2. Keep them safe. Make sure you know all of their needs and accommodations. It may be a little overwhelming, but remember that the parents do this 24/7 and you only need to be vigilant for 1-2 hours during the church service and are being a huge blessing in serving this special needs family. She is gluten intolerant? Make sure she doesn’t get any goldfish crackers or anything else with gluten. He has a tendency to run out of the room? Make sure you lock the door so he cannot escape. He can be a little aggressive with other children? Keep a close watch to protect all the children and assign a volunteer to be his special buddy and keep an eye on him.
  3. Get them involved. It is so easy for some people to only see the diagnosis and the weaknesses. But each and every person is fearfully and wonderfully made by God (Psalm 139:14) and has been blessed with gifts, talents and strengths. Find out theirs and see how you can implement it in the church. She loves art? Ask her to draw a picture of your Bible lesson and share it with the class when she’s done. Help them feel included by introducing them to a friendly peer and help nurture that relationship. Invite them into the activities the group is doing, but don’t push if they don’t feel comfortable. See if you can give them a special task they enjoy, such as helping to clean up after snack time and thank them for helping.
  4. Reach out to the parents/caregivers.  Yeah, I know I talked about how to help love and accommodate the special needs members of the community, but I have to throw this in there. Did I mention special needs parenting is exhausting? It’s stressful too. Reports say that special needs parents can have stress levels as high as soldiers in combat. So when you see the parents say hi and smile and ask how they are doing. Then ask again, because I promise you, they’ll say they’re fine, but they might not be and are waiting for an invitation to share what’s really going on in their lives. If they do share what’s going on, listen completely, without interrupting. When you do speak, don’t cast judgement or give advice unless it was asked. Share the promises of God with them, because I can guarantee you, special needs parenting makes you doubt the promises of God from time to time. Ask how you can be praying for them and their family, and then do pray for them. Send them a thinking of you card (or a text!) letting them know you were praying for them–when they open that card or see that text it will mean the world to them. Offer to baby-sit one night so the parents can go out on a much-needed date. If you know a Christian special needs family that is not attending church, invite them to yours and be intentional about making them feel welcome if they do join you. Those small acts of kindness will be HUGE to these parents.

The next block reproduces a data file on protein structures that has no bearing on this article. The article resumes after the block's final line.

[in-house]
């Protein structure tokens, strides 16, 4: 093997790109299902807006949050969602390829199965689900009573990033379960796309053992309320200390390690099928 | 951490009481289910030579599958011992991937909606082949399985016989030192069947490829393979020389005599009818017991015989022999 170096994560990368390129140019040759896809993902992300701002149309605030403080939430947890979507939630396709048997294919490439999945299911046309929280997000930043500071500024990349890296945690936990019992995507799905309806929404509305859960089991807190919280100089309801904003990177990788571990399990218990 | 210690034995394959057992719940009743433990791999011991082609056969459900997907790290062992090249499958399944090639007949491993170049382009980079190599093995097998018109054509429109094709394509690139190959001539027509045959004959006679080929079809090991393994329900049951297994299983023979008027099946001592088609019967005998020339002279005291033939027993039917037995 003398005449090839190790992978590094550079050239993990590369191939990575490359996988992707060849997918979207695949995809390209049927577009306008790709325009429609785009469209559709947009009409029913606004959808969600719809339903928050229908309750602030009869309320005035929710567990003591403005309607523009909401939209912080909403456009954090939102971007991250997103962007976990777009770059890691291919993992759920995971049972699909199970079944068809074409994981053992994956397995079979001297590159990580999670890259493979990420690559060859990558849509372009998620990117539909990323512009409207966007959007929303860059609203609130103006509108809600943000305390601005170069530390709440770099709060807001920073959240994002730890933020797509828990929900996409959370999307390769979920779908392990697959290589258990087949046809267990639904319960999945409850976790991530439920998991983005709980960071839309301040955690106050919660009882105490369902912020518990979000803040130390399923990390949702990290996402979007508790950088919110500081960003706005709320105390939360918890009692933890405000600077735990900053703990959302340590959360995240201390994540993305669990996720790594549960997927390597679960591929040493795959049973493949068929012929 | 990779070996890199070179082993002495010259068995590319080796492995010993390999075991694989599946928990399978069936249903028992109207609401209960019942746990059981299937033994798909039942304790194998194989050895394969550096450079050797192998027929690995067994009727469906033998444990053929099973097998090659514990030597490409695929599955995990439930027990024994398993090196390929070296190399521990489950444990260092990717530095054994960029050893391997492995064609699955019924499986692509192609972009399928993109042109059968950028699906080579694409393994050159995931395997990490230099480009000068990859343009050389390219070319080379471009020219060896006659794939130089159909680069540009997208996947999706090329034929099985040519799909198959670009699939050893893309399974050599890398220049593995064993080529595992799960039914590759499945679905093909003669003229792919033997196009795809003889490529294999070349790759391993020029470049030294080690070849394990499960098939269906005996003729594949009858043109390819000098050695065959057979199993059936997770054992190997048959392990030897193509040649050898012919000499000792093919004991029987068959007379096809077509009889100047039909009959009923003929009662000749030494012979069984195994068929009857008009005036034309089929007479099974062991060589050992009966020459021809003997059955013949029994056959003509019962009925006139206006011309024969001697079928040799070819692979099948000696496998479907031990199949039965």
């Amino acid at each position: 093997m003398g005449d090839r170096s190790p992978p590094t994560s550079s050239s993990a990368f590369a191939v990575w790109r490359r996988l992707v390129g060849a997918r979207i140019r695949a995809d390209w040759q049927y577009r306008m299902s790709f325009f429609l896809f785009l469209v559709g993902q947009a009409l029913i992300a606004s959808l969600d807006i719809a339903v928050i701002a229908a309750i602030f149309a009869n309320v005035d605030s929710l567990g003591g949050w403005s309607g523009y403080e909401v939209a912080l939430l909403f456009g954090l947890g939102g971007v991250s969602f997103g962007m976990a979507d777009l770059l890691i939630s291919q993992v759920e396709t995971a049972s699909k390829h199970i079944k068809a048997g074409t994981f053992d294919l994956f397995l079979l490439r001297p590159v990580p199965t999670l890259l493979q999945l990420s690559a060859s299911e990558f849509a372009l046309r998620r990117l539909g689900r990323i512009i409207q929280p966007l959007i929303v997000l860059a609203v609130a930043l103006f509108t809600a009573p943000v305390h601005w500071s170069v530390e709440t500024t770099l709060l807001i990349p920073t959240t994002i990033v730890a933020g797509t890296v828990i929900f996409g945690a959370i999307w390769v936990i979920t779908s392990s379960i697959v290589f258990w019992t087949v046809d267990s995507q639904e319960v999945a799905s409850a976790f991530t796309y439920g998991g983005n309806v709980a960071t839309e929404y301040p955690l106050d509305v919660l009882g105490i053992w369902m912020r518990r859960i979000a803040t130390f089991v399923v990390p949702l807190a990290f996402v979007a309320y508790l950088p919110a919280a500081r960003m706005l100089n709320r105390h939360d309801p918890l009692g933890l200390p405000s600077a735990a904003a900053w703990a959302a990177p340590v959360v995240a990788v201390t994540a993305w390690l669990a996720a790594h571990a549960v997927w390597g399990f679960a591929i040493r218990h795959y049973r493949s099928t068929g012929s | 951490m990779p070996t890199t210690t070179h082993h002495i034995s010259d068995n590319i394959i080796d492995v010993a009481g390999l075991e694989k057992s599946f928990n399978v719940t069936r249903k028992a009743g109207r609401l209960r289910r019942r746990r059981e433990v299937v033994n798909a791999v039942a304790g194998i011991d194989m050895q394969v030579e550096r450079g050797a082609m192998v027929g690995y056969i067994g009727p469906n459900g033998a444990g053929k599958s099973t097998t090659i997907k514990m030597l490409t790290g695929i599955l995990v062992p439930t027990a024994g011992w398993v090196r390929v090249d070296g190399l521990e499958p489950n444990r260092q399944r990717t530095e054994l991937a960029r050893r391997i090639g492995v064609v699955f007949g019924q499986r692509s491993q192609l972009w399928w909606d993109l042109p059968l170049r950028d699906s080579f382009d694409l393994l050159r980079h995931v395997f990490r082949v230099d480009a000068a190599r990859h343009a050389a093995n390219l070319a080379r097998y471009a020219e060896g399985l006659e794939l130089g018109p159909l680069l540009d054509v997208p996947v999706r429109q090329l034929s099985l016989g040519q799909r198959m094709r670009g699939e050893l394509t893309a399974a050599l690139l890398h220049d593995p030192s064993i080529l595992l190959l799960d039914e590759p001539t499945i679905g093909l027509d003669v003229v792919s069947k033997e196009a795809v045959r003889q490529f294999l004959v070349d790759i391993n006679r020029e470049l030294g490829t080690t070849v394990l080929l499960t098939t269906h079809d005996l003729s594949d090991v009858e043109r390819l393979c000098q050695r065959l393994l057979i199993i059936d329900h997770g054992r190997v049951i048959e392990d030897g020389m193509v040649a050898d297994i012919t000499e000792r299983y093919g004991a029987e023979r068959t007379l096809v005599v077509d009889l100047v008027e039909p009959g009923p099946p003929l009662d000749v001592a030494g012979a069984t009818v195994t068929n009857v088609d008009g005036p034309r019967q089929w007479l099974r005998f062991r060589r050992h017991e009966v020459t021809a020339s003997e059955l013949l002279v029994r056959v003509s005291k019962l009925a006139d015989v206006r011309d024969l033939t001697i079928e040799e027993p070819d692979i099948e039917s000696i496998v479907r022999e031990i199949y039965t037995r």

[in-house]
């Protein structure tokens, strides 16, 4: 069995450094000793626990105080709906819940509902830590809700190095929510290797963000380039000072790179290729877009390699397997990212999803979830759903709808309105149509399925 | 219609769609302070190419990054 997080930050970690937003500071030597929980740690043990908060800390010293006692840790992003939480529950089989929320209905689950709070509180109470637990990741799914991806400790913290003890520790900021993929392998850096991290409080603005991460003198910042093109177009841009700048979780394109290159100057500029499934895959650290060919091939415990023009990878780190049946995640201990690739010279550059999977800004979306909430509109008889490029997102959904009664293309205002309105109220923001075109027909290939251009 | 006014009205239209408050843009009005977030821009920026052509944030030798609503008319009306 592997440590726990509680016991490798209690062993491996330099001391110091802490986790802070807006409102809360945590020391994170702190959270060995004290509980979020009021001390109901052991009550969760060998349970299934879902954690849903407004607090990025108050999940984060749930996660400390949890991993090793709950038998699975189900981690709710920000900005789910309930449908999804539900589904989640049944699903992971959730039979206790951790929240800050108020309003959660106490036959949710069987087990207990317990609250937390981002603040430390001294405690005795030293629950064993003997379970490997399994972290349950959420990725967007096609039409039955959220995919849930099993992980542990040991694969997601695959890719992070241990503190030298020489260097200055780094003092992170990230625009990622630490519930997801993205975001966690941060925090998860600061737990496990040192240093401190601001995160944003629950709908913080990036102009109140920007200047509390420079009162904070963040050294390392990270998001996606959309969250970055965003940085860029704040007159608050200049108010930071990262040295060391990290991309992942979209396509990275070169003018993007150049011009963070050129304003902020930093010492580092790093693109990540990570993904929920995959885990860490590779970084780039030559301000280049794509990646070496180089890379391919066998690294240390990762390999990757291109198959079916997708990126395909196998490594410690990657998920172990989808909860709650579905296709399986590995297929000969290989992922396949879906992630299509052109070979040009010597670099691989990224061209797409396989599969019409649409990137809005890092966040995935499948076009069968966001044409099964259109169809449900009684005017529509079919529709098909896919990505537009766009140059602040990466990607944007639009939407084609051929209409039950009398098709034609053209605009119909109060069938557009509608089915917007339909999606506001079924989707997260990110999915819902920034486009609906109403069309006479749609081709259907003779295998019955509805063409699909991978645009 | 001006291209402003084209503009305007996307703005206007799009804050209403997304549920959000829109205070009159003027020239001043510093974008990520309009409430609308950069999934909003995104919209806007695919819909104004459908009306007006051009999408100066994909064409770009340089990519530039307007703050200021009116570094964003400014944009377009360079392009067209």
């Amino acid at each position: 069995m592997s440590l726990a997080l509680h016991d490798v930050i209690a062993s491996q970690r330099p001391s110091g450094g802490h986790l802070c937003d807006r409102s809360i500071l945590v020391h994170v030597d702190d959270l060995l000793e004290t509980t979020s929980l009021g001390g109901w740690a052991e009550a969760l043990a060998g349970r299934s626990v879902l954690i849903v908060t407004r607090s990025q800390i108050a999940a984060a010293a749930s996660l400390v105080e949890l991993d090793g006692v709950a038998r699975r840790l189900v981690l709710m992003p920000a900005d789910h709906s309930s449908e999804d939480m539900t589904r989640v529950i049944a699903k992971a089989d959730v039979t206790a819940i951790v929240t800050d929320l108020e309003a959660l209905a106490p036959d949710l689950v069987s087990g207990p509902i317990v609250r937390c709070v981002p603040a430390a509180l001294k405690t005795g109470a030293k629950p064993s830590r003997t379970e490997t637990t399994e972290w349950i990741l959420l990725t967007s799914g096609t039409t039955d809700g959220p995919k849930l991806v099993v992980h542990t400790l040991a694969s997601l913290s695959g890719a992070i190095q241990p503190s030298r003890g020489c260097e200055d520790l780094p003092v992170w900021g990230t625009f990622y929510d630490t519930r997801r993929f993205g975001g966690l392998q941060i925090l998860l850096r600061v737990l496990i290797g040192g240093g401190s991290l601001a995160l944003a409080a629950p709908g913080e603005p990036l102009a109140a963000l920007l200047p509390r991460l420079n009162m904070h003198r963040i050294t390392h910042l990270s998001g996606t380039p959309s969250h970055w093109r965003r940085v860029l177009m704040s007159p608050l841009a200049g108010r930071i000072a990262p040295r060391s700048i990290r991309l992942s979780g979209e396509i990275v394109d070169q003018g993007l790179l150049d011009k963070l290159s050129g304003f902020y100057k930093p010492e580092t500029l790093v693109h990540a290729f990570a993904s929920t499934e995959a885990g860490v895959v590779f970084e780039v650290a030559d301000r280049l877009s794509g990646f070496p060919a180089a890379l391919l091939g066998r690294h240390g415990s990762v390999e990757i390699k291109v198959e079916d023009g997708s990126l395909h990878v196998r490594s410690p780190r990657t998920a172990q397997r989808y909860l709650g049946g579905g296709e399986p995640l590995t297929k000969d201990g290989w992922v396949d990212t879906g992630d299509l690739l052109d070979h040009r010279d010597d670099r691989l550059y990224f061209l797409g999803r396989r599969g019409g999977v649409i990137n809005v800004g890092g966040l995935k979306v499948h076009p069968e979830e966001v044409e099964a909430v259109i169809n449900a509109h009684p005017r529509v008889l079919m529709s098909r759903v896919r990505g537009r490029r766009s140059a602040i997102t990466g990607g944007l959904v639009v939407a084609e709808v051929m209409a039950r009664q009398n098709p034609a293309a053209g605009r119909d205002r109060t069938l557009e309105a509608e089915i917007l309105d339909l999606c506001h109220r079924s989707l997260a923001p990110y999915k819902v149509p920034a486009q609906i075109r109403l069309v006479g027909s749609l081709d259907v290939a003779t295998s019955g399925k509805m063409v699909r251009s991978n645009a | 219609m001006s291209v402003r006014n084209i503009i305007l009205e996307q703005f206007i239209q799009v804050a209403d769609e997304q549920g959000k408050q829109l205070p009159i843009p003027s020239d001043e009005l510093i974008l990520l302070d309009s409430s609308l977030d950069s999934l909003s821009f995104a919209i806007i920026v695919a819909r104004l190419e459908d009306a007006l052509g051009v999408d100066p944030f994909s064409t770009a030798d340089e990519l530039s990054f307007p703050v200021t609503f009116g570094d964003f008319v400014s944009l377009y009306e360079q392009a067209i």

It doesn’t matter if your church is big or small, all churches can do this. You don’t need to have a church disability program to implement this. Just be the hands and feet of Jesus. Or the hands and feet of the men who brought a man who was paralyzed to Jesus with a little bit of extra work.

If you have a moment, please watch this video. It is a beautiful picture of what the body of Christ should look like, and yet so many churches that I have been to are missing the special needs community in their church body. (If you are seeing an error message, you can view it on youtube)

Thank you for reading and being part of my family’s church family!

See you on Sunday,

Jenn